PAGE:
We have a 6" Dobsonian, 20x80 Celestron Binoculars  and a Tasco Reflector for hire at an extremely moderate rate so if you would like to hire one of these do make it known,
We also had a selection of FAS booklets which went better than anticipated - I should have brought more.

We also had a number of astrocalendars which were being sold off at just 50p each as they have limited content for the current year.

Next month the 2016/17 astrocalendars will be available at an excellent price!

Sunday, 7 August 2016

Newgale Solar Event

Newgale is a stunning place as the following pictures show:

Saturday August 6th was the nominated day for this year's solar event and we were pleased that the forecast was good and on the day itself there was clear skies for the late morning and early afternoon at least.

The car park was pretty full and many holidaymakers were enjoying the day - this was promising!


The life saving club premises at the far end of the car park was where we set out our stall.
Aside from 2 Coronado Solarmax solar telescopes and Roy's PST we had a number of other 'scopes with Mylar filters available for viewing.

The Power Tank proved useful as it powered the drive of both solar telescopes.



Plenty of literature was on hand to promote the PAG in other ways.



Here we have some of the equipment on hand and also a glimpse of the mottley crew.

Roy looks as if he's posing and possibly was.


We met people from Monmouth who said that they wanted to visit the Dark Sky Site at the Brecon Beacons (I like to think we inspired this family!).


Others we spoke with were from  Cheltenham and yet more were from a Nottingham Astronomy Group.
It seems that their home group were having a barbeque that day that they were missing. (A thought that appealed greatly to Roy - so look out)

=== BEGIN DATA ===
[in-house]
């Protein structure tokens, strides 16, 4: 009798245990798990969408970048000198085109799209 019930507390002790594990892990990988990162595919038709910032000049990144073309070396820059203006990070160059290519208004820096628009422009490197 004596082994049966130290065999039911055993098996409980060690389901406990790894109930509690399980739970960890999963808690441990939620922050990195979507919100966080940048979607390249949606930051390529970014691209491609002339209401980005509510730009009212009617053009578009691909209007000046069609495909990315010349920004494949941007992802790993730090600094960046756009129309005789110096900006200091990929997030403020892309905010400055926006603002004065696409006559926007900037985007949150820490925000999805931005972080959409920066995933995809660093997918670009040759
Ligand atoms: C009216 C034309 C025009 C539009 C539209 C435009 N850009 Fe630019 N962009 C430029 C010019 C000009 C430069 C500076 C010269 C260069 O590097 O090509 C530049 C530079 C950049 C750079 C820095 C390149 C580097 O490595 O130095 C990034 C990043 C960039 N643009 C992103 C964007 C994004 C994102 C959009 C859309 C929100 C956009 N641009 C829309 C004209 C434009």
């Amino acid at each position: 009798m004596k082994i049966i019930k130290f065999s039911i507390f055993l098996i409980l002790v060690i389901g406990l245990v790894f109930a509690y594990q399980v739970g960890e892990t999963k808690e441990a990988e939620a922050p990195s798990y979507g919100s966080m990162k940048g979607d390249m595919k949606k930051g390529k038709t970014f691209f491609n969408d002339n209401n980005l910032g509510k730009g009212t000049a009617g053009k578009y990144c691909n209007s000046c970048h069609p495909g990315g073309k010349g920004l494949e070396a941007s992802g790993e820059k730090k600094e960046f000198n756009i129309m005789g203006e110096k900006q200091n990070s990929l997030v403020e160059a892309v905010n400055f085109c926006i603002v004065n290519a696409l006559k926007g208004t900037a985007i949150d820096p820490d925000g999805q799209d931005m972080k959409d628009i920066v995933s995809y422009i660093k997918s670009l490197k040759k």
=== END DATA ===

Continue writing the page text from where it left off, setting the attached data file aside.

We had a number of family groups that looked through all of our equipment in turn and were greatly impressed with what could be seen.


The cloud was a bit of a problem and eventually it took over so that by 3 p.m. with wall to wall cloud and a brisk wind we had to pack up and go home.

Rob and Nathan arrived just a little later than the rest of us and so Rob was convenient to blame for the change in the weather - though he did have a number looking through his jumbo telescope before the end.

Before we finally packed up one lady holidaymaker who was staying at Porthgain asked for our recommendations for future astronomy viewing.


We were pleased to tell her about the Perseid meteor shower that peaks on 12th/13th of August. When we suggested using the sun lounger and just naked eye viewing she was greatly impressed. Where do I look? she asked and we were pleased to give suggestions.

A good opportunity for us all, this one - share your sightings on the forum and should you be fortunate enough to get a picture do share that too.

I left my camera behind so these pictures are from Sue and when I get more from Jim I'll put them here also.

Wednesday, 6 July 2016

I have been neglecting this blog but 2 items are soon to be covered.


Letterston Memorial Hall are holding a:

1) Flower Festival and Picture Exhibition

Friday 8th through to Tuesday 12th July 2016
 Preseli Astro will be there with the "astrodome" - more later.
2) Saturday August 6th we have our annual Solar Day at Newgale - weather permitting, Join us early afternoon for a look at our nearest star.

Monday, 21 September 2015

Solar Day - Newgale

The P.A.G. annual "solar day" was held at the lifesaving club premises at Newgale on Saturday 8th August from midday.
Our thanks to Roy for allowing us access to this venue yet again.

Below are a selection of pictures received - once again it appears to have been a successful event!



















Thanks to Phil T for these pictures!

Friday, 4 September 2015

September Meeting - Solar Superstorms

24 of us attended the September meeting and at least another 8  would normally be there (by my reckoning!!) We average around 30 at the meetings so this was a good turn out for the 1st meeting since the August break.









Our container (rescued by Richard from an un-named venue in Haverfordwest) caused some interest early on. When the interior painting is complete it will be fully useable though we have already placed a few lumpy articles inside to save carting back and forth.